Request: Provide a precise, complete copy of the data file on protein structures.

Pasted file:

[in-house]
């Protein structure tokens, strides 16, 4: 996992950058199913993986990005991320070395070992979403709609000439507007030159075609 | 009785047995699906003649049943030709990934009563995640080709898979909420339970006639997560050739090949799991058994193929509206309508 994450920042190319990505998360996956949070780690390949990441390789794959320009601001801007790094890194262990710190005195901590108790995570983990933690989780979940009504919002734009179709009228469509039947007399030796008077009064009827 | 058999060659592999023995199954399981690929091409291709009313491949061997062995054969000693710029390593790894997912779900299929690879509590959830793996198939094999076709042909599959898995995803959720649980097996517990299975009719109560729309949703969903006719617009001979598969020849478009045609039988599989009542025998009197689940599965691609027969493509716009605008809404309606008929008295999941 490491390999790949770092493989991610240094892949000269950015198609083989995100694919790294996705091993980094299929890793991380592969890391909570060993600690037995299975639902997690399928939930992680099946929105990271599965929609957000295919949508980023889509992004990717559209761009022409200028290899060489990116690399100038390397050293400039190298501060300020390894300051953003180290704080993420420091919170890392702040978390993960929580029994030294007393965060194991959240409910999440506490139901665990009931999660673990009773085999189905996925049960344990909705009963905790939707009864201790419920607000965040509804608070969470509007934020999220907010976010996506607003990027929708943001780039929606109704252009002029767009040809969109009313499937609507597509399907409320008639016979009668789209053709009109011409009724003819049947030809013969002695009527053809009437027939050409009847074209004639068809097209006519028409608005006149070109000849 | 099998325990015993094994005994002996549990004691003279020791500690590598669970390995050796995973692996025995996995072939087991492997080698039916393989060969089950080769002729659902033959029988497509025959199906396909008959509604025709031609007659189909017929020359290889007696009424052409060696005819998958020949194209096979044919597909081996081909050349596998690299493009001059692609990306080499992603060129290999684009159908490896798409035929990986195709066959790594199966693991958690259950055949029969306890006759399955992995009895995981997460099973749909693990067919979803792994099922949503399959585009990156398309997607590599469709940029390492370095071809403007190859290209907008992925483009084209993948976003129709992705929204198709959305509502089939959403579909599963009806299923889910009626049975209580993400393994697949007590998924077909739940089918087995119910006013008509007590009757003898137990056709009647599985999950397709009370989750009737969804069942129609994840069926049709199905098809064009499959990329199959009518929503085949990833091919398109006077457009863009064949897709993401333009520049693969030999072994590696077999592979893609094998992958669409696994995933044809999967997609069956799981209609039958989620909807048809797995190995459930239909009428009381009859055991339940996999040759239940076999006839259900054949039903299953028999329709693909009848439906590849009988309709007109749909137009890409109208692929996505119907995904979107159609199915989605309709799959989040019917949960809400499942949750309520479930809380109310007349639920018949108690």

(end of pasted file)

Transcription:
[in-house]
């Protein structure tokens, strides 16, 4: 996992950058199913993986990005991320070395070992979403709609000439507007030159075609 | 009785047995699906003649049943030709990934009563995640080709898979909420339970006639997560050739090949799991058994193929509206309508 994450920042190319990505998360996956949070780690390949990441390789794959320009601001801007790094890194262990710190005195901590108790995570983990933690989780979940009504919002734009179709009228469509039947007399030796008077009064009827 | 058999060659592999023995199954399981690929091409291709009313491949061997062995054969000693710029390593790894997912779900299929690879509590959830793996198939094999076709042909599959898995995803959720649980097996517990299975009719109560729309949703969903006719617009001979598969020849478009045609039988599989009542025998009197689940599965691609027969493509716009605008809404309606008929008295999941 490491390999790949770092493989991610240094892949000269950015198609083989995100694919790294996705091993980094299929890793991380592969890391909570060993600690037995299975639902997690399928939930992680099946929105990271599965929609957000295919949508980023889509992004990717559209761009022409200028290899060489990116690399100038390397050293400039190298501060300020390894300051953003180290704080993420420091919170890392702040978390993960929580029994030294007393965060194991959240409910999440506490139901665990009931999660673990009773085999189905996925049960344990909705009963905790939707009864201790419920607000965040509804608070969470509007934020999220907010976010996506607003990027929708943001780039929606109704252009002029767009040809969109009313499937609507597509399907409320008639016979009668789209053709009109011409009724003819049947030809013969002695009527053809009437027939050409009847074209004639068809097209006519028409608005006149070109000849 | 099998325990015993094994005994002996549990004691003279020791500690590598669970390995050796995973692996025995996995072939087991492997080698039916393989060969089950080769002729659902033959029988497509025959199906396909008959509604025709031609007659189909017929020359290889007696009424052409060696005819998958020949194209096979044919597909081996081909050349596998690299493009001059692609990306080499992603060129290999684009159908490896798409035929990986195709066959790594199966693991958690259950055949029969306890006759399955992995009895995981997460099973749909693990067919979803792994099922949503399959585009990156398309997607590599469709940029390492370095071809403007190859290209907008992925483009084209993948976003129709992705929204198709959305509502089939959403579909599963009806299923889910009626049975209580993400393994697949007590998924077909739940089918087995119910006013008509007590009757003898137990056709009647599985999950397709009370989750009737969804069942129609994840069926049709199905098809064009499959990329199959009518929503085949990833091919398109006077457009863009064949897709993401333009520049693969030999072994590696077999592979893609094998992958669409696994995933044809999967997609069956799981209609039958989620909807048809797995190995459930239909009428009381009859055991339940996999040759239940076999006839259900054949039903299953028999329709693909009848439906590849009988309709007109749909137009890409109208692929996505119907995904979107159609199915989605309709799959989040019917949960809400499942949750309520479930809380109310007349639920018949108690």